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Folic Acid Supplements May Have Adverse Epigenetic Effects

By Eddy Ball
January 2009

Lead author Siri Håberg
Lead author Siri Håberg (Photo courtesy of Siri Håberg)

Second author Stephanie London
Second author Stephanie London, who was Håberg's mentor at NIEHS (Photo courtesy of Steve McCaw)

A team of U.S. and Norwegian researchers, funded in part by NIEHS, report evidence of a possible downside to the practice of maternal folic acid supplementation in the first trimester of pregnancy to reduce the risk of neural tube defects and other congenital malformations. Their study, published online December 3 by the journal Archives of Disease in Childhood, found a six to nine percent increase in relative risk for wheeze and lower respiratory tract infections in exposed infants and toddlers - along with a 24 percent increase in risk for hospitalization for lower respiratory tract infections.

Citing the results of animal studies, the investigators speculated that the increased risk may be the result of epigenetic alteration of methylation levels impacting the development of the immune system of the fetus during the first trimester of pregnancy. "These findings are in agreement with the hypothesis that early childhood respiratory health may be affected by the possible epigenetic influences of methyl donors in maternal diet during pregnancy," the researchers concluded.

While the findings are preliminary and the protective effects of folic acid supplementation on neural tube defects are still thought to outweigh the possible adverse effects on early childhood airway inflammation, the study advances understanding of the complex effects of maternal diet on fetal development. The results also point to the need for further investigations into the evidence for recommending specific levels of maternal supplementation during early pregnancy.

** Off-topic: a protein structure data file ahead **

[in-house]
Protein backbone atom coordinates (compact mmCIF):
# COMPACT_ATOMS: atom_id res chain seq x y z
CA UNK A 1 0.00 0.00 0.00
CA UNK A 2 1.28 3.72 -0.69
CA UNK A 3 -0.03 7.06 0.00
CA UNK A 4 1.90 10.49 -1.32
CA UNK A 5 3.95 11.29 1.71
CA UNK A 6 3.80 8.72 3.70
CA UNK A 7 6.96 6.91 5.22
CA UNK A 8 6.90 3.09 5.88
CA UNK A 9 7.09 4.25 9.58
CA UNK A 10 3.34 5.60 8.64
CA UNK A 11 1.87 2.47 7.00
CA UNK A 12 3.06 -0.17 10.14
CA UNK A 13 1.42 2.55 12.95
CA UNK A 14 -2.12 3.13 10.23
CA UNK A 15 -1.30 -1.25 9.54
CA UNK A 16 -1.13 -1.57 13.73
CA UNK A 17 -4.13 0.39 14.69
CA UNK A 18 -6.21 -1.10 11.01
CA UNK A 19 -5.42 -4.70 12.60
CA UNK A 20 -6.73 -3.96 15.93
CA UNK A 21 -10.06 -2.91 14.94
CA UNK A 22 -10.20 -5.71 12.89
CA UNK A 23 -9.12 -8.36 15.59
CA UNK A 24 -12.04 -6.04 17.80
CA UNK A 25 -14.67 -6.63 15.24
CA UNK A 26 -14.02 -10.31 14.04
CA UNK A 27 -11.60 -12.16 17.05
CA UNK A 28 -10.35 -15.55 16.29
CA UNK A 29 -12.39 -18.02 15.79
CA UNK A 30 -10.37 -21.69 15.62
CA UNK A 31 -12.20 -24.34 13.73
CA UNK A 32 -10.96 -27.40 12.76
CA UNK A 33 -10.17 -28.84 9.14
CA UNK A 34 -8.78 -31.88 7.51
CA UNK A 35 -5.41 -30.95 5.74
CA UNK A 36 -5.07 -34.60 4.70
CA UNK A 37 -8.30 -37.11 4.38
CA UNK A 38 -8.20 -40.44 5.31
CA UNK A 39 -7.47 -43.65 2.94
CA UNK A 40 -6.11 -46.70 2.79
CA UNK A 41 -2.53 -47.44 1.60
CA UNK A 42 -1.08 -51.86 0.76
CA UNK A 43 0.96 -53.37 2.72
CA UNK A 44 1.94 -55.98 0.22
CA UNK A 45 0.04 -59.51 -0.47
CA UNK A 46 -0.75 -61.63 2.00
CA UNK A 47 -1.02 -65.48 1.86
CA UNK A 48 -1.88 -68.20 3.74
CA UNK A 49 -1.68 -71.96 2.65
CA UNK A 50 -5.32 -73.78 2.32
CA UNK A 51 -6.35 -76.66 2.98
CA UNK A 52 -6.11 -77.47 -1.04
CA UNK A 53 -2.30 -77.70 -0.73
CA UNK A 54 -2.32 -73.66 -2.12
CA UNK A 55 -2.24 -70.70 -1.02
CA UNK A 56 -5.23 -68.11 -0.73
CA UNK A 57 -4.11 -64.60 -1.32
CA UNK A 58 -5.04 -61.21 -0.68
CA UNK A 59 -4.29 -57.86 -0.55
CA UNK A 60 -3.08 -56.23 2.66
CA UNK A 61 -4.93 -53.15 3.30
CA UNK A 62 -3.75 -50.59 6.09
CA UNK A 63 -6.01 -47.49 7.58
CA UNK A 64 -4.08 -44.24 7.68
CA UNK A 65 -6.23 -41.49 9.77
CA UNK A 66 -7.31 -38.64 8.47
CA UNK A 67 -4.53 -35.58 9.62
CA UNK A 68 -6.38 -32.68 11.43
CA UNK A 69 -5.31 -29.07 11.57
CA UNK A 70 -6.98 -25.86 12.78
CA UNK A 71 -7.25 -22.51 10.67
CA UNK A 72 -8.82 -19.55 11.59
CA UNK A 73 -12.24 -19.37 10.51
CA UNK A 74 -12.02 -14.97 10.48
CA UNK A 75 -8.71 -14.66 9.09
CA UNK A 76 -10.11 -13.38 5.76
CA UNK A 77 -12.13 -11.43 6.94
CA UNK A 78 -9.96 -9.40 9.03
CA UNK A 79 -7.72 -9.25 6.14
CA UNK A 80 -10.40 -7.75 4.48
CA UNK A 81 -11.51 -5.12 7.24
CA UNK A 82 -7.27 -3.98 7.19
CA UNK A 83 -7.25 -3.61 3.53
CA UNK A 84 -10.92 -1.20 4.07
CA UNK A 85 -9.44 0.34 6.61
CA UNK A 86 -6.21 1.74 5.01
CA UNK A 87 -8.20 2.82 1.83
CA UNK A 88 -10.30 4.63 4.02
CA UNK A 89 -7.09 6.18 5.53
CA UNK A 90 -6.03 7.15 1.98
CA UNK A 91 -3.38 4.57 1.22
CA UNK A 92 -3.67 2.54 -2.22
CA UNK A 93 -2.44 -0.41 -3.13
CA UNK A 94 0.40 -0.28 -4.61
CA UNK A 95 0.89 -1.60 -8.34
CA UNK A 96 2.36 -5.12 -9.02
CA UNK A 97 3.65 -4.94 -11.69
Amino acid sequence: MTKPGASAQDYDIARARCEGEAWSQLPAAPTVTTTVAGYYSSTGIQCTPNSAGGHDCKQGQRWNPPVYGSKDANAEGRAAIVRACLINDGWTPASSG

The study (http://adc.bmj.com/cgi/content/abstract/adc.2008.142448v1) Exit NIEHS was led by NIEHS Special Volunteer Siri Håberg, Ph.D., who is also affiliated with the Division of Epidemiology at the Norwegian Institute of Public Health. The team included NIEHS Genetics Epidemiology Group Principal Investigator Stephanie London, M.D., as second author, and three colleagues from the Norwegian Institute of Public Health and the University of Oslo.

The team used data on the first 32,077 children up to the age of 18 months born of mothers enrolled in the Norwegian Mother and Child Cohort Study (MoBa), a large population-based study with information on supplementation from several time points in pregnancy. Because food in Norway, unlike food in the U.S., is not fortified with folic acid, assessment of supplementation by MoBa subjects was much simpler to determine.

The researchers acknowledged that several other factors related to supplement use may potentially influence the risk of disease in the MoBa children and strengthen or weaken the associations found in the study. These included such variables as the socio-economic status and health of the mother, as well as genetic polymorphisms in folate metabolism among mothers and children.

Citation: Håberg SE, London SJ, Stigum H, Nafstad P, Nystad W (http://adc.bmj.com/cgi/content/abstract/adc.2008.142448v1) Exit NIEHS. 2008. Folic acid supplements in pregnancy and early childhood respiratory health. Arch Dis Child. doi:10.1136/adc.2008.142448 [Epub ahead of print].



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